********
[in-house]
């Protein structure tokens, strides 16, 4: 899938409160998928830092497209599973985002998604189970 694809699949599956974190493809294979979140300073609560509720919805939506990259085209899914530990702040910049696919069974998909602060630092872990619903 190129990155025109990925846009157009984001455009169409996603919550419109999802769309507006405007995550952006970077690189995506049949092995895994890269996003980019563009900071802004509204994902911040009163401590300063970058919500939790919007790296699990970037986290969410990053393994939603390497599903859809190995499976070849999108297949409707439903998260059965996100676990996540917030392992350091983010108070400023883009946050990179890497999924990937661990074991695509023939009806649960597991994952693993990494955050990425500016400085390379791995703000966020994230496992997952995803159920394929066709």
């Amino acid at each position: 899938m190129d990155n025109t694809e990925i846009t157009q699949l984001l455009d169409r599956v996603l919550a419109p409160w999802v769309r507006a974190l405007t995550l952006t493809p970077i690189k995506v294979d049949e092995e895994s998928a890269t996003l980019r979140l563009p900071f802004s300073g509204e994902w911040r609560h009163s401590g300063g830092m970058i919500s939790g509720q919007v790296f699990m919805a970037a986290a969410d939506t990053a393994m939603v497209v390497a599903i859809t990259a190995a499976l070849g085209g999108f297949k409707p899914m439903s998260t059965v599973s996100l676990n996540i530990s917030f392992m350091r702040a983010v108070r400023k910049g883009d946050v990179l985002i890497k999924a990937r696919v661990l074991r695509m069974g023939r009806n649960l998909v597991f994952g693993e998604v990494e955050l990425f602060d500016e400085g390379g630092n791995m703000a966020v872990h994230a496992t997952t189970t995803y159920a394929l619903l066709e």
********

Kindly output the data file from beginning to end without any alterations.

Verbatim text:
[in-house]
């Protein structure tokens, strides 16, 4: 899938409160998928830092497209599973985002998604189970 694809699949599956974190493809294979979140300073609560509720919805939506990259085209899914530990702040910049696919069974998909602060630092872990619903 190129990155025109990925846009157009984001455009169409996603919550419109999802769309507006405007995550952006970077690189995506049949092995895994890269996003980019563009900071802004509204994902911040009163401590300063970058919500939790919007790296699990970037986290969410990053393994939603390497599903859809190995499976070849999108297949409707439903998260059965996100676990996540917030392992350091983010108070400023883009946050990179890497999924990937661990074991695509023939009806649960597991994952693993990494955050990425500016400085390379791995703000966020994230496992997952995803159920394929066709």
């Amino acid at each position: 899938m190129d990155n025109t694809e990925i846009t157009q699949l984001l455009d169409r599956v996603l919550a419109p409160w999802v769309r507006a974190l405007t995550l952006t493809p970077i690189k995506v294979d049949e092995e895994s998928a890269t996003l980019r979140l563009p900071f802004s300073g509204e994902w911040r609560h009163s401590g300063g830092m970058i919500s939790g509720q919007v790296f699990m919805a970037a986290a969410d939506t990053a393994m939603v497209v390497a599903i859809t990259a190995a499976l070849g085209g999108f297949k409707p899914m439903s998260t059965v599973s996100l676990n996540i530990s917030f392992m350091r702040a983010v108070r400023k910049g883009d946050v990179l985002i890497k999924a990937r696919v661990l074991r695509m069974g023939r009806n649960l998909v597991f994952g693993e998604v990494e955050l990425f602060d500016e400085g390379g630092n791995m703000a966020v872990h994230a496992t997952t189970t995803y159920a394929l619903l066709e």